Human beings share the diagnostic mammalian structural features with their fellow mammals and resemble their relatives the great apes (family Pongidae) extremely closely. Only minor structural differences, such as a reduction of body hair, changes in the posture and proportion of the limbs, and a differently proportioned skull and dentition, distinguish humans from gorillas or chimpanzees. The large size and distinctive organization of the human brain, however, confer upon human beings abilities to develop a true language and to think abstractlyÑabilities unmatched by the great apes or any other animals.
A primary key to the success of mammals is their ability to adapt to and occupy a spectrum of environments ranging from Arctic seas to deserts. Some mammals that occupy Arctic areas or frigid seas have greatly increased their insulating coat of fur or their envelope of blubber (fat) to reduce dissipation of heat from the body. The oryx, an antelope that inhabits almost waterless deserts of Africa, has a system whereby the blood flowing to the brain on a hot day is cooled by inhaled air, thereby maintaining the brain at a temperature lower than that of the overheated body, avoiding brain damage. The kangaroo rats of the deserts of the southwestern United States are known for their ability to live on a diet of dry seeds and no drinking water. This ability depends in part on three adaptations:
1. specialized kidneys that produce highly concentrated urine containing low amounts of water,
2. a lack of sweat glands, and
3. the ability of the nasal passages to withdraw some moisture from air exhaled from the lungs before this moisture is lost from the body.
Deep-diving whales have adapted to their own unique problems, developing intricate physiological and anatomical systems that conserve energy, and thus oxygen, during prolonged dives by slowing down the heart and metabolic rate, by reducing blood flow to certain parts of the body, and by allowing the muscles to store oxygen.
Some small mammals can avoid the intense cold and food shortages of winter by hibernating. Some species of ground squirrel store much of the energy derived from feeding in the summer as fat, which provides the energy that sustains the squirrels during six months of winter dormancy. Conversely, a similar adaptation to the harshness of some summer habitats is estivation, or summer dormancy. Some animals both hibernate and estivate and are active only during the relatively mild seasons in between (see hibernation).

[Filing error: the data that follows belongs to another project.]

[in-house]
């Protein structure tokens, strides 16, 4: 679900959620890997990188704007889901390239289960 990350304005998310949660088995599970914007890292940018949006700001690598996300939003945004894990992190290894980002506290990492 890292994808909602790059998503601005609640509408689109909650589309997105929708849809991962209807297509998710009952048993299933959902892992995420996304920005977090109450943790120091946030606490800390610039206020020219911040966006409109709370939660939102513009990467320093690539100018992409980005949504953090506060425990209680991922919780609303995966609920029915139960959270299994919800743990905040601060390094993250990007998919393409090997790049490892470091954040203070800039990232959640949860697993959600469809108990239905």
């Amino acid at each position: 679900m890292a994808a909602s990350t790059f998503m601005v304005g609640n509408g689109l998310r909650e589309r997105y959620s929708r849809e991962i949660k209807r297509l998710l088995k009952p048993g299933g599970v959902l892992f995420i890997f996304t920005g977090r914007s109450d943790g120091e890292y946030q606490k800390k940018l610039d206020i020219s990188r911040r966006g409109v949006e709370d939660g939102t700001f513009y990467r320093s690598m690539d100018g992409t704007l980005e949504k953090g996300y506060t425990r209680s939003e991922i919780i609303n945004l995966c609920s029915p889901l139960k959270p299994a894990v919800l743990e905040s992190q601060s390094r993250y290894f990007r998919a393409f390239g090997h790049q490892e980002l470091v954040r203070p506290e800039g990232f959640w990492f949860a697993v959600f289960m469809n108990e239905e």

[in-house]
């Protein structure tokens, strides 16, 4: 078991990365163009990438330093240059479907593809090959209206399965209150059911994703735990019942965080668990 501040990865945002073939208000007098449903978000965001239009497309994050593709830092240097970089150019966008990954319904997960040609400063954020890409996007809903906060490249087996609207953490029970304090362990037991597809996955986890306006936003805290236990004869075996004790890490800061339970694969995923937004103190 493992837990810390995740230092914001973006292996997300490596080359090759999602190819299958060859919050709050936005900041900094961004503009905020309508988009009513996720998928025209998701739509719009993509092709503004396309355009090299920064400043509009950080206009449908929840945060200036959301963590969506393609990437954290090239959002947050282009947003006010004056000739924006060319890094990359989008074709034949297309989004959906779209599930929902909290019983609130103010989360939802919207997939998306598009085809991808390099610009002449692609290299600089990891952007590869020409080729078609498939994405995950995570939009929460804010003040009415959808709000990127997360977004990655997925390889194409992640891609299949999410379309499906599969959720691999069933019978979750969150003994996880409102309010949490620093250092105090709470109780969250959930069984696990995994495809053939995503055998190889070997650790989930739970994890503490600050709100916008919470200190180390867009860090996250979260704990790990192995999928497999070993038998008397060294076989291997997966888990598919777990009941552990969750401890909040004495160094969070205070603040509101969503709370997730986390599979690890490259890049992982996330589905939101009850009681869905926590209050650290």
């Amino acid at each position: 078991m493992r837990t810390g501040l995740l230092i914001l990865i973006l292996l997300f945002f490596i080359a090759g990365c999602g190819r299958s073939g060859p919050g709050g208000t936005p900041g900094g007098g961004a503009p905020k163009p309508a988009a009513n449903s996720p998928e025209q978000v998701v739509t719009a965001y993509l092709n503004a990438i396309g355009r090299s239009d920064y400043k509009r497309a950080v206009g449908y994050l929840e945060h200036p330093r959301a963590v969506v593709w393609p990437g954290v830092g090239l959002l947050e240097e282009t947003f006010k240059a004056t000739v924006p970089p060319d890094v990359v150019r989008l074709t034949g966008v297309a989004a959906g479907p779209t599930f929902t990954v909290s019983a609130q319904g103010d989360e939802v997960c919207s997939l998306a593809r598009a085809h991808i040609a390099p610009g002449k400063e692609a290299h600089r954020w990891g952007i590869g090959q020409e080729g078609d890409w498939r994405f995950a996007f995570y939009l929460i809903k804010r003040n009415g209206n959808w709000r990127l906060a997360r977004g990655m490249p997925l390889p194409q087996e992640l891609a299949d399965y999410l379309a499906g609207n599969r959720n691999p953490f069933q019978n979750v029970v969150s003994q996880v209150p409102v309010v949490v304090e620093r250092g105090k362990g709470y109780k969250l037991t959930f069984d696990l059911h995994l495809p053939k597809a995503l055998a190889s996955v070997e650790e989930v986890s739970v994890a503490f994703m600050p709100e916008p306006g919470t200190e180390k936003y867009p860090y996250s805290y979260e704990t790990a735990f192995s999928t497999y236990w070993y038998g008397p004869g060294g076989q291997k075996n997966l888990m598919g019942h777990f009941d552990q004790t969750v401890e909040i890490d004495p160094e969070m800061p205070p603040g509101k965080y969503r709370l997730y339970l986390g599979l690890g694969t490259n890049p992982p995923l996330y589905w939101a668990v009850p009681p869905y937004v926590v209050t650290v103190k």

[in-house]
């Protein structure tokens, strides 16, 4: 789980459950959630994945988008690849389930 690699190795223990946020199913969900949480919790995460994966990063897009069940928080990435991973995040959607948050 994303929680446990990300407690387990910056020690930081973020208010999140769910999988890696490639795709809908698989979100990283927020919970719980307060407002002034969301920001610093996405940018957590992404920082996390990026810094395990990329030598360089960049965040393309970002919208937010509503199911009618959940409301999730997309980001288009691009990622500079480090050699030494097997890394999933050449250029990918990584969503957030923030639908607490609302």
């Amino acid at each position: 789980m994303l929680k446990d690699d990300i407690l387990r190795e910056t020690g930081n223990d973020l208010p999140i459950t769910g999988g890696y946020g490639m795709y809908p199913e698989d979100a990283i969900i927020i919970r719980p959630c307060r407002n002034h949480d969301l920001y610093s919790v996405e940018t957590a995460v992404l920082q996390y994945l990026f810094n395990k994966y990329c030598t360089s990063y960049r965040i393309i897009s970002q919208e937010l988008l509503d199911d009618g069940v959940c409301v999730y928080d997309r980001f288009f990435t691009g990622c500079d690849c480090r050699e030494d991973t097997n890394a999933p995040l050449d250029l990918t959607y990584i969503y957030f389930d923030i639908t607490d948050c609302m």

A remarkably interesting aspect of the biology of mammals is their complex social behavior (see animal behavior). For example, in some species the social order is controlled by a dominance hierarchy. One individual, usually a male, is the dominant animal; remaining members are arranged in a hierarchy according to their ability to dominate others. Typically, males have one hierarchy and females another, and each animal recognizes its place in the system.
The establishment and maintenance of the hierarchy is often by means of ritualized combat and threat displays. Such threats include the threat yawn of the baboon, which displays the hugh canine teeth, and the high-head posture of the Grant's gazelle, which displays the animal's powerful neck and horns. Facial markings in some antelopes serve to increase the conspicuousness of such displays. Communication between individuals or groups takes place by means of such visual displays, by scents produced by specialized scent glands, or by vocalizations (see animal communication).
Displays have seemingly evolved for a purpose. By means of threats, an animal can assert or demonstrate its dominance without risking the serious injury that often accompanies fighting. An injured animal under natural conditions is generally doomed to a short life with little chance to reproduce.
A variety of types of social groups occur among social mammals. In some mammals the male and female and their young are the social unit. In lions the pride, an expanded kinship group, is the unit. The pride is usually controlled by two or three adult males that are brothers, and it includes a number of adult females, most of which are closely related, and their offspring. Similarly, in savanna baboons, several adult males dominate the social group, which includes adult females and their young. In the hyena "clan," by contrast, the adult females are the dominant animals, and the social units include up to 30 or more assorted adult females, adult males, and young. Dominance relationships and close "friendship" bonds between females give organization to the clan.